Lethality

In DnD, hit points are the only mechanic that represents ability to take physical damage. Any kind of wound is represented as hit point damage, whether it be from an axe swing or fireball. As long as you have 1 hit point left, you can fight as well as if you were at full health. Hit points can be healed naturally, albeit slowly, over time with rest, or they can be healed quickly using healing magic.

Rolemaster has a similar mechanic called concussion hits. Concussion hits represent (relatively) minor flesh wounds and bruises that can be healed pretty easily with rest or healing magic. Most battles don’t end because of loss of concussion hits, however. When a combatant gets in a “good hit,” a critical is rolled depending on the type of attack used.

The result of the critical is (usually) a deeper and more severe wound that is not easily overcome, whether it be internal bleeding, broken bones, or even limb loss. The more severe the wound, the longer it takes to naturally heal (if the victim even survives), and the higher the level of magic it takes to treat it magically. Even magical aid does not instantly heal severe wounds (save for the highest levels of spells); even after the cleric rejoins the arm that troll ripped off, you are still going to need some time to recover.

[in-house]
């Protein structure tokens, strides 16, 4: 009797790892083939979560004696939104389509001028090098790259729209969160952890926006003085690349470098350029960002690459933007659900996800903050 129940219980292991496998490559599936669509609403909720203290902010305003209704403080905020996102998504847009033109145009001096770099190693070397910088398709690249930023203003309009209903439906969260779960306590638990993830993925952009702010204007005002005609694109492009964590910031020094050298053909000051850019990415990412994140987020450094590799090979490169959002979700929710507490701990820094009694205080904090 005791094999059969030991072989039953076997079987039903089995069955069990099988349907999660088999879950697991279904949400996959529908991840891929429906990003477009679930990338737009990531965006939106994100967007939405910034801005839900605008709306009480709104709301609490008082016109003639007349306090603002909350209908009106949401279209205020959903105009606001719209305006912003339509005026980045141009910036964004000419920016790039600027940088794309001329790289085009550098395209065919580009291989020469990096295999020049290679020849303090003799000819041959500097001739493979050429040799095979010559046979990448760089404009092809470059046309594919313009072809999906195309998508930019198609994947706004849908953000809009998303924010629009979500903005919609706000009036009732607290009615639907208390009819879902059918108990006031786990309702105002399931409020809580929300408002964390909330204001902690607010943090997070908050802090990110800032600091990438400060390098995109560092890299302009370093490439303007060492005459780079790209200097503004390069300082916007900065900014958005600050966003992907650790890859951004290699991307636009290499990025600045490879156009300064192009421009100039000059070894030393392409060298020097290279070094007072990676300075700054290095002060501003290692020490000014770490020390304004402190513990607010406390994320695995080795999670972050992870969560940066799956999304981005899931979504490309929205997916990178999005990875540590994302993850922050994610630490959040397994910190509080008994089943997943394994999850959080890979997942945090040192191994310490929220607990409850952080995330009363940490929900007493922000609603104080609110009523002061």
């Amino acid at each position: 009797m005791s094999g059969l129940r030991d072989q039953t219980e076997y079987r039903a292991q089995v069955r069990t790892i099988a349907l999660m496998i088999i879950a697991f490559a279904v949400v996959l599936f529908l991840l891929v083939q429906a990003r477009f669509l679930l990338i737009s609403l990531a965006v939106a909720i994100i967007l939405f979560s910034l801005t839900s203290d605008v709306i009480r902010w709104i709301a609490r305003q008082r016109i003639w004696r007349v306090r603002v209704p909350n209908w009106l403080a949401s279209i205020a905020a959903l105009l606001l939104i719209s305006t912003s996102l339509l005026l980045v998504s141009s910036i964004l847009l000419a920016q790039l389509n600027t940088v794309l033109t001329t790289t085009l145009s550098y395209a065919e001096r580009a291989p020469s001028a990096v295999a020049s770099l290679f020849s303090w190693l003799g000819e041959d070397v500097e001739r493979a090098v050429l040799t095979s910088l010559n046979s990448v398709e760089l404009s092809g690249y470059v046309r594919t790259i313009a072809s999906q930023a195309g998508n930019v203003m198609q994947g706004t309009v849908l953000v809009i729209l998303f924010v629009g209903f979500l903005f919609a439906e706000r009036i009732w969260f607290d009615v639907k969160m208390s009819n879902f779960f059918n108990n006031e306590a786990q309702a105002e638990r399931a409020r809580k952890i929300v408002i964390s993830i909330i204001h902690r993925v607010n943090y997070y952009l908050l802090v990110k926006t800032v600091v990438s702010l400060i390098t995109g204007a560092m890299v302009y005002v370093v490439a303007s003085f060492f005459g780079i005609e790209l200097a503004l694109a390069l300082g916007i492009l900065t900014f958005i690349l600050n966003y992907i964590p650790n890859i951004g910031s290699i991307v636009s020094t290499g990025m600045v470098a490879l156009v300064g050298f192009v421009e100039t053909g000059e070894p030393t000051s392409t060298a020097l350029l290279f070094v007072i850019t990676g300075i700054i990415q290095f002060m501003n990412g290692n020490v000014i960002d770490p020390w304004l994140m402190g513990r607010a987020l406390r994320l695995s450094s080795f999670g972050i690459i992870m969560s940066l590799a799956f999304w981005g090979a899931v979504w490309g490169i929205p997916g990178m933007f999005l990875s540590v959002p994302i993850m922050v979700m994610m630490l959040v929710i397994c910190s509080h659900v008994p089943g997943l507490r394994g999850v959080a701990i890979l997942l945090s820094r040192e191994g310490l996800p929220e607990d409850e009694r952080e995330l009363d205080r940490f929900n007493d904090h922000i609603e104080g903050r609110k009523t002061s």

This difference in lethality leads to greater respect for even low level creatures in Rolemaster, and hope for low level adventurers against a seemingly impossible foe. In DnD, a level 10 fighter has nothing to fear from 100 level 1 goblins; even if a goblin manages to get in a lucky strike (aka critical hit), the fighter still has a lot of hit points left and can bug the cleric for a cure light wounds spell later and be none worse the wear. In Rolemaster, a level 10 fighter will easily defeat a level 1 goblin; however, 10 level 1 goblins have a decent chance of causing some bad wounds and maybe even getting a lucky fatal blow. Even if he succeeds and has a cleric friend to heal him, he may need a day or so to recover from wounds.

In this way, it is entirely possible for David to fell Goliath or for Bard the Bowman to bring down Smaug the Golden with one extremely lucky and well-placed shot. In this way, it is highly unlikely for even the mightiest warrior to slay an entire army single-handedly.

System Guide